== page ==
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Urban Suburban Magazine - Education -  Children Modeling

A Mother's Guide to the Facts About Children Modeling

by Lolita Clark

As a mother of a child that models and has been featured on many TV shows, commercials, magazines and even voice over's. I did everything myself to start her modeling and acting career with little to no money. So my aim is to provide mothers  and fathers like myself tips on important facts about child modeling. So lets get started!

First of all real agencies don't charge anything for reviewing childrenís snapshots. The submission is free as well. All you need to send is a snapshot unless they specifically ask otherwise. A legit modeling agency will not make an appointment, with you without seeing a snapshot of your child first. If a real agency calls you for an appointment you will not be charged or offered any portfolio deals. At least not until your child gets a few jobs done and they may see a benefit of making a portfolio for him or her.

Some agencies might pay for it, some will ask you to pay but your child would be a working model by then. There is nothing wrong in taking some of the earnings and investing them into further career advancement. Top modeling agencies need new kids but they don't charge you for doing business with them. They charge clients that hire their models and then take a percentage from that amount before paying you for the work done. I feel like saying it over again to ensure this settles in your mind. Last, but not the least, the real modeling agencies will not guarantee work for your child or promise any special treatments when it comes to "go sees" or jobs. Unless it is a requested "go see" specifically set up for your child, you will be standing in line with everyone else.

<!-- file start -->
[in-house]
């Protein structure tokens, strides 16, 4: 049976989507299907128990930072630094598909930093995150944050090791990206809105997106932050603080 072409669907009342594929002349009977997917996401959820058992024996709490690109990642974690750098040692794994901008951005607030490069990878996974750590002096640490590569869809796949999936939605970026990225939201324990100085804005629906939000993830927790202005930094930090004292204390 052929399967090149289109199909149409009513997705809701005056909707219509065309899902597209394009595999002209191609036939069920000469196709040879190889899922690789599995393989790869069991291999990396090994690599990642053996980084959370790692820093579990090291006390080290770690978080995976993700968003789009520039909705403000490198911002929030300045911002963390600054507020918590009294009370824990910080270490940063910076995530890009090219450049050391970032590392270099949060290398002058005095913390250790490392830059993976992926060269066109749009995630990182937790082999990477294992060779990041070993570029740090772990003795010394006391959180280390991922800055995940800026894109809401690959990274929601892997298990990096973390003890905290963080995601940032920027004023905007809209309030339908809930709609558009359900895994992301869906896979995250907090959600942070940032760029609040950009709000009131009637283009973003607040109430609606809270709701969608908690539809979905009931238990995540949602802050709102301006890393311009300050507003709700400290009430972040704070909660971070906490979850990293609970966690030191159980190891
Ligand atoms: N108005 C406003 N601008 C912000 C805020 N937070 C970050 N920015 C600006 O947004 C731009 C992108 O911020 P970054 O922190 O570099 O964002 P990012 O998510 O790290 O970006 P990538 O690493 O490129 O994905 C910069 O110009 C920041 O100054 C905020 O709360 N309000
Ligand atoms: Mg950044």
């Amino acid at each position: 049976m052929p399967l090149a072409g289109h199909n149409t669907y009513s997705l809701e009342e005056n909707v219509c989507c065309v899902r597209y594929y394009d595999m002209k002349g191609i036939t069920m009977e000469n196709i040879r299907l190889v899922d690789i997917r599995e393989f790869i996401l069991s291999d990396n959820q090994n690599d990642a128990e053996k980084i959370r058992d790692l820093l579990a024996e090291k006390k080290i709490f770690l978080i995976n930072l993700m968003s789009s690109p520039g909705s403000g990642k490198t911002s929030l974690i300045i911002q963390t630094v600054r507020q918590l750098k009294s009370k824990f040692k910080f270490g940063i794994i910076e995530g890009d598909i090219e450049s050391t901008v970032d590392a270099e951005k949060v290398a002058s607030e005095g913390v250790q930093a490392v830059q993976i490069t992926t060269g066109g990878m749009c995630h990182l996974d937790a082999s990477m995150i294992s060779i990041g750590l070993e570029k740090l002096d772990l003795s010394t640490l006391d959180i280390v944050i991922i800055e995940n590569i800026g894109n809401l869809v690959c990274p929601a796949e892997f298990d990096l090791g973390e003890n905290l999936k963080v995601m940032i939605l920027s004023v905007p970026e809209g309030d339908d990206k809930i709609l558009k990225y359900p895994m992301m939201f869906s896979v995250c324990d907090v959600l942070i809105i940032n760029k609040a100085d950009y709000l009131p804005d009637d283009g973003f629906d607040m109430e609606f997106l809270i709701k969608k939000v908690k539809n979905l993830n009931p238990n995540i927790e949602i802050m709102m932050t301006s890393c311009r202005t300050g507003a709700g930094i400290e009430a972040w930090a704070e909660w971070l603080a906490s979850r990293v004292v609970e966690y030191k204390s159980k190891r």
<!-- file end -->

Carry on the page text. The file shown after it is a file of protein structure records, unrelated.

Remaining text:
You know what a real modeling agency is but how do you get to it?

  1. Search the web for top legit modeling agencies in your city and find out their submission requirements.

  2. Take a few snapshots of your kid.

  3. Send the snapshots to each agency as per their requirements listed on their sites.

  4. That's all there is to it

At this point you know how to tell a real agency from a fake one. You know how to find the best agencies and how to submit your child to them.
Letís move on to a very important part of the process - dealing with rejections.

How to deal with rejections by children modeling agencies:

Don't get frustrated. You must not. It is a process, that's all. The letter you received probably suggested to try again later. They actually mean it. Kids grow and change a lot within months and agencies always look for new faces. Take new snapshots with another haircut may be or a different angle or choice of clothes (make it plain though) and try sending these letters again in a month or so.

Always remember. If your goal is to make your child a model you should never give up and keep trying as the industry needs different looks and there are opportunities for everyone.